path: root/mm/swapfile.c
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2013-04-30frontswap: get rid of swap_lock dependencyMinchan Kim
Frontswap initialization routine depends on swap_lock, which want to be atomic about frontswap's first appearance. IOW, frontswap is not present and will fail all calls OR frontswap is fully functional but if new swap_info_struct isn't registered by enable_swap_info, swap subsystem doesn't start I/O so there is no race between init procedure and page I/O working on frontswap. So let's remove unnecessary swap_lock dependency. Cc: Dan Magenheimer <dan.magenheimer@oracle.com> Signed-off-by: Minchan Kim <minchan@kernel.org> [v1: Rebased on my branch, reworked to work with backends loading late] [v2: Added a check for !map] [v3: Made the invalidate path follow the init path] [v4: Address comments by Wanpeng Li <liwanp@linux.vnet.ibm.com>] Signed-off-by: Konrad Rzeszutek Wilk <konrad@darnok.org> Signed-off-by: Bob Liu <lliubbo@gmail.com> Cc: Wanpeng Li <liwanp@linux.vnet.ibm.com> Cc: Andor Daam <andor.daam@googlemail.com> Cc: Florian Schmaus <fschmaus@gmail.com> Cc: Stefan Hengelein <ilendir@googlemail.com> Signed-off-by: Andrew Morton <akpm@linux-foundation.org> Signed-off-by: Linus Torvalds <torvalds@linux-foundation.org>
2013-04-29mm/: rename random32() to prandom_u32()Akinobu Mita
Use preferable function name which implies using a pseudo-random number generator. Signed-off-by: Akinobu Mita <akinobu.mita@gmail.com> Signed-off-by: Andrew Morton <akpm@linux-foundation.org> Signed-off-by: Linus Torvalds <torvalds@linux-foundation.org>
2013-02-26Merge branch 'for-linus' of ↵Linus Torvalds
git://git.kernel.org/pub/scm/linux/kernel/git/viro/vfs Pull vfs pile (part one) from Al Viro: "Assorted stuff - cleaning namei.c up a bit, fixing ->d_name/->d_parent locking violations, etc. The most visible changes here are death of FS_REVAL_DOT (replaced with "has ->d_weak_revalidate()") and a new helper getting from struct file to inode. Some bits of preparation to xattr method interface changes. Misc patches by various people sent this cycle *and* ocfs2 fixes from several cycles ago that should've been upstream right then. PS: the next vfs pile will be xattr stuff." * 'for-linus' of git://git.kernel.org/pub/scm/linux/kernel/git/viro/vfs: (46 commits) saner proc_get_inode() calling conventions proc: avoid extra pde_put() in proc_fill_super() fs: change return values from -EACCES to -EPERM fs/exec.c: make bprm_mm_init() static ocfs2/dlm: use GFP_ATOMIC inside a spin_lock ocfs2: fix possible use-after-free with AIO ocfs2: Fix oops in ocfs2_fast_symlink_readpage() code path get_empty_filp()/alloc_file() leave both ->f_pos and ->f_version zero target: writev() on single-element vector is pointless export kernel_write(), convert open-coded instances fs: encode_fh: return FILEID_INVALID if invalid fid_type kill f_vfsmnt vfs: kill FS_REVAL_DOT by adding a d_weak_revalidate dentry op nfsd: handle vfs_getattr errors in acl protocol switch vfs_getattr() to struct path default SET_PERSONALITY() in linux/elf.h ceph: prepopulate inodes only when request is aborted d_hash_and_lookup(): export, switch open-coded instances 9p: switch v9fs_set_create_acl() to inode+fid, do it before d_instantiate() 9p: split dropping the acls from v9fs_set_create_acl() ...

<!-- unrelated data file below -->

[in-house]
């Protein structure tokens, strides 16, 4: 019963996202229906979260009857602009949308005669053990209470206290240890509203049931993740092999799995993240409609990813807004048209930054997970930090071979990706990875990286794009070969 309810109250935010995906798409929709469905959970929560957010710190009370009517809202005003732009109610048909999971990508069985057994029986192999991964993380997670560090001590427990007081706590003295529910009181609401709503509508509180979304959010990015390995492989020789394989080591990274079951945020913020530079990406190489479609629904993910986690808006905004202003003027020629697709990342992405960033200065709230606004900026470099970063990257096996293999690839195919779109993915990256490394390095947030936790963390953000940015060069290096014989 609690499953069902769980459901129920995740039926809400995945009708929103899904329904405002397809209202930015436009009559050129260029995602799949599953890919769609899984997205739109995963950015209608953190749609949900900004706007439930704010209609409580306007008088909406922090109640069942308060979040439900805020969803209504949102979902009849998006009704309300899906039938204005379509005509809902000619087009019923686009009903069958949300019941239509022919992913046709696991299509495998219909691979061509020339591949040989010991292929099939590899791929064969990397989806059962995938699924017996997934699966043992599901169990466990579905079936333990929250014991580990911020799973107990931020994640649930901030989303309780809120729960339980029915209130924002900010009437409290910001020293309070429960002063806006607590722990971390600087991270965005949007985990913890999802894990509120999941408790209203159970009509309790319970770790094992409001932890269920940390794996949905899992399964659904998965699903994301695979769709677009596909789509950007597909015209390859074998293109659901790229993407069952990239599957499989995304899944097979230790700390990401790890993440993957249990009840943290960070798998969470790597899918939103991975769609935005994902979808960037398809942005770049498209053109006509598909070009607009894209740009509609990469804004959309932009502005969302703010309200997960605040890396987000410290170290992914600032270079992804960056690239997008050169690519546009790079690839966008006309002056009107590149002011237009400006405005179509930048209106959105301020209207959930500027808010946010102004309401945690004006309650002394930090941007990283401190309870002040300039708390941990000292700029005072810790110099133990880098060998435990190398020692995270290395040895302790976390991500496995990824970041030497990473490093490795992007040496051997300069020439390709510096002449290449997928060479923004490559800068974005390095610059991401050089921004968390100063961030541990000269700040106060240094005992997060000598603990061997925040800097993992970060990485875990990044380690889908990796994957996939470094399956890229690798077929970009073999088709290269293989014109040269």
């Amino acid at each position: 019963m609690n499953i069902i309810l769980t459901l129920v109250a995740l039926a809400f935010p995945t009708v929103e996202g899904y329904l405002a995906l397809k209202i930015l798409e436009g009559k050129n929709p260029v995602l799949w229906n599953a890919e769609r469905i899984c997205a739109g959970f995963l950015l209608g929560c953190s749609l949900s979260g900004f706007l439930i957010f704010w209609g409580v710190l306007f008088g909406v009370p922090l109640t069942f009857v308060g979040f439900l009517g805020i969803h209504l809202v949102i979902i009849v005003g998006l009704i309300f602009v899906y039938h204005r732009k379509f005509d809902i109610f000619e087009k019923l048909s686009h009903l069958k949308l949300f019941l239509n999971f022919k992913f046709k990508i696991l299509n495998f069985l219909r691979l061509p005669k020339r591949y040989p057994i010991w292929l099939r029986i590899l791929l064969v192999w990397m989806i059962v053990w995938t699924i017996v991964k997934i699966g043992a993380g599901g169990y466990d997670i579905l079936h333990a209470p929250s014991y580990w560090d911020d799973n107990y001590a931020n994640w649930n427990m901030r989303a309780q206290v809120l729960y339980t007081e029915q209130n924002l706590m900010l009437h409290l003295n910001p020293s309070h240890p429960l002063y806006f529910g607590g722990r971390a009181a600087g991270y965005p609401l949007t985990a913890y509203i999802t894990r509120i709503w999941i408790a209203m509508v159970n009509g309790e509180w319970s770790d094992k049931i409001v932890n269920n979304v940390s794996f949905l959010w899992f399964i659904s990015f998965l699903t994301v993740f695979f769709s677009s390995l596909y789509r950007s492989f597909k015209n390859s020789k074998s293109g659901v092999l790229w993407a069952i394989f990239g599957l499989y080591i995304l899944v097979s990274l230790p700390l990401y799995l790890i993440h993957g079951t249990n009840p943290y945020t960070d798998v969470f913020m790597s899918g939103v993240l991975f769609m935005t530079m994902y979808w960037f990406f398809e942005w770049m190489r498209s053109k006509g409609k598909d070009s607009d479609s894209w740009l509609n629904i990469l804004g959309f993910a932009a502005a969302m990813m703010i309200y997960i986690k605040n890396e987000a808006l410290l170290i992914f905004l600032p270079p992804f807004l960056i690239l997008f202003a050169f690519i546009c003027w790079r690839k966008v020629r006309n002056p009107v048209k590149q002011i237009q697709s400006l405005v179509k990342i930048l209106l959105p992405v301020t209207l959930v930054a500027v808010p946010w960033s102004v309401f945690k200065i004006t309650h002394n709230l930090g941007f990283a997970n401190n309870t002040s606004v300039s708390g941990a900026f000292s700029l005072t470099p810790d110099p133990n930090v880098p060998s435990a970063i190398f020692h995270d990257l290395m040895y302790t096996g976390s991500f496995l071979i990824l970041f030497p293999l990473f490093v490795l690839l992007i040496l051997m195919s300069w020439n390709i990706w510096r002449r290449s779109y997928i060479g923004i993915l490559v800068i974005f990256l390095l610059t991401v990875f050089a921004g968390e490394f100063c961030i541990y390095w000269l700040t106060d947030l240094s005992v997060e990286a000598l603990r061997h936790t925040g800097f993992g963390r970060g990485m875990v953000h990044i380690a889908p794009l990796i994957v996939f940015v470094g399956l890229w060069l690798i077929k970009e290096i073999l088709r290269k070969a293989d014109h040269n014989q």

2013-02-23mm,ksm: swapoff might need to copyHugh Dickins
Before establishing that KSM page migration was the cause of my WARN_ON_ONCE(page_mapped(page))s, I suspected that they came from the lack of a ksm_might_need_to_copy() in swapoff's unuse_pte() - which in many respects is equivalent to faulting in a page. In fact I've never caught that as the cause: but in theory it does at least need the KSM_RUN_UNMERGE check in ksm_might_need_to_copy(), to avoid bringing a KSM page back in when it's not supposed to be. I intended to copy how it's done in do_swap_page(), but have a strong aversion to how "swapcache" ends up being used there: rework it with "page != swapcache". Signed-off-by: Hugh Dickins <hughd@google.com> Cc: Mel Gorman <mgorman@suse.de> Cc: Petr Holasek <pholasek@redhat.com> Cc: Andrea Arcangeli <aarcange@redhat.com> Cc: Izik Eidus <izik.eidus@ravellosystems.com> Acked-by: Johannes Weiner <hannes@cmpxchg.org> Signed-off-by: Andrew Morton <akpm@linux-foundation.org> Signed-off-by: Linus Torvalds <torvalds@linux-foundation.org>
2013-02-23swap: add per-partition lock for swapfileShaohua Li